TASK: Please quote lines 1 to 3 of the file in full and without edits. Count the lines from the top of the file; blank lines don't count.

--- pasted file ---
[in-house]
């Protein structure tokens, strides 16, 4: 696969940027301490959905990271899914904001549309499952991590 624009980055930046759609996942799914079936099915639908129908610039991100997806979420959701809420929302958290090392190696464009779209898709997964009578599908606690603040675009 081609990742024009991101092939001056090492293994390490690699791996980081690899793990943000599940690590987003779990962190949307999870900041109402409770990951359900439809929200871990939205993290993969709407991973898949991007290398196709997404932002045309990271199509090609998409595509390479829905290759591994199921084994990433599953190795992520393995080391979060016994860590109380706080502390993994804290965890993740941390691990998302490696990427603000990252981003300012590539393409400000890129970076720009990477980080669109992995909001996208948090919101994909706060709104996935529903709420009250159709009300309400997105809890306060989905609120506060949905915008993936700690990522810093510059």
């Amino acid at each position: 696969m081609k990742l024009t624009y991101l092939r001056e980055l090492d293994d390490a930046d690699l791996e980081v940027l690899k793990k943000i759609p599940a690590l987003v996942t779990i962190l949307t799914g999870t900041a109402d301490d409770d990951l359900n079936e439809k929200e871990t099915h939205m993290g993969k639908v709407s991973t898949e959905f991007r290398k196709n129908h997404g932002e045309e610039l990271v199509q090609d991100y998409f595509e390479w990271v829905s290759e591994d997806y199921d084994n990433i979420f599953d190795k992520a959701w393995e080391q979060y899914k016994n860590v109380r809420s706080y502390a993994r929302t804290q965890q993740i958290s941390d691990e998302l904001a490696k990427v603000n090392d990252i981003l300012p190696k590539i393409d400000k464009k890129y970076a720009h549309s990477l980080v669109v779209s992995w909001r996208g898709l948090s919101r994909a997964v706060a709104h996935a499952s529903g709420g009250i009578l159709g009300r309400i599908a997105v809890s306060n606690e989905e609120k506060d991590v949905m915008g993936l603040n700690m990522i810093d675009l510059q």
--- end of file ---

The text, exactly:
[in-house]
């Protein structure tokens, strides 16, 4: 696969940027301490959905990271899914904001549309499952991590 624009980055930046759609996942799914079936099915639908129908610039991100997806979420959701809420929302958290090392190696464009779209898709997964009578599908606690603040675009 081609990742024009991101092939001056090492293994390490690699791996980081690899793990943000599940690590987003779990962190949307999870900041109402409770990951359900439809929200871990939205993290993969709407991973898949991007290398196709997404932002045309990271199509090609998409595509390479829905290759591994199921084994990433599953190795992520393995080391979060016994860590109380706080502390993994804290965890993740941390691990998302490696990427603000990252981003300012590539393409400000890129970076720009990477980080669109992995909001996208948090919101994909706060709104996935529903709420009250159709009300309400997105809890306060989905609120506060949905915008993936700690990522810093510059």
């Amino acid at each position: 696969m081609k990742l024009t624009y991101l092939r001056e980055l090492d293994d390490a930046d690699l791996e980081v940027l690899k793990k943000i759609p599940a690590l987003v996942t779990i962190l949307t799914g999870t900041a109402d301490d409770d990951l359900n079936e439809k929200e871990t099915h939205m993290g993969k639908v709407s991973t898949e959905f991007r290398k196709n129908h997404g932002e045309e610039l990271v199509q090609d991100y998409f595509e390479w990271v829905s290759e591994d997806y199921d084994n990433i979420f599953d190795k992520a959701w393995e080391q979060y899914k016994n860590v109380r809420s706080y502390a993994r929302t804290q965890q993740i958290s941390d691990e998302l904001a490696k990427v603000n090392d990252i981003l300012p190696k590539i393409d400000k464009k890129y970076a720009h549309s990477l980080v669109v779209s992995w909001r996208g898709l948090s919101r994909a997964v706060a709104h996935a499952s529903g709420g009250i009578l159709g009300r309400i599908a997105v809890s306060n606690e989905e609120k506060d991590v949905m915008g993936l603040n700690m990522i810093d675009l510059q």